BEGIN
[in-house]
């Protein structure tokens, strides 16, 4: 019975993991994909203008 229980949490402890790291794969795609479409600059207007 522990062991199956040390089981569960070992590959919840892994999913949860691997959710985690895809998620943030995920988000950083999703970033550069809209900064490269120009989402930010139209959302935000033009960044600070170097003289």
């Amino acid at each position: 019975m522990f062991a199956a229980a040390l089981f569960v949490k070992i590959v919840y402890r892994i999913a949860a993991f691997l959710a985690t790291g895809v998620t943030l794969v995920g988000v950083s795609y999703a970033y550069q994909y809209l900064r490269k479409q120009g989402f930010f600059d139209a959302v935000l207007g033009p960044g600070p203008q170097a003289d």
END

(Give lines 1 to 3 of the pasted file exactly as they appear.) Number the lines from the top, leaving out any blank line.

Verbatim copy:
[in-house]
């Protein structure tokens, strides 16, 4: 019975993991994909203008 229980949490402890790291794969795609479409600059207007 522990062991199956040390089981569960070992590959919840892994999913949860691997959710985690895809998620943030995920988000950083999703970033550069809209900064490269120009989402930010139209959302935000033009960044600070170097003289």
């Amino acid at each position: 019975m522990f062991a199956a229980a040390l089981f569960v949490k070992i590959v919840y402890r892994i999913a949860a993991f691997l959710a985690t790291g895809v998620t943030l794969v995920g988000v950083s795609y999703a970033y550069q994909y809209l900064r490269k479409q120009g989402f930010f600059d139209a959302v935000l207007g033009p960044g600070p203008q170097a003289d």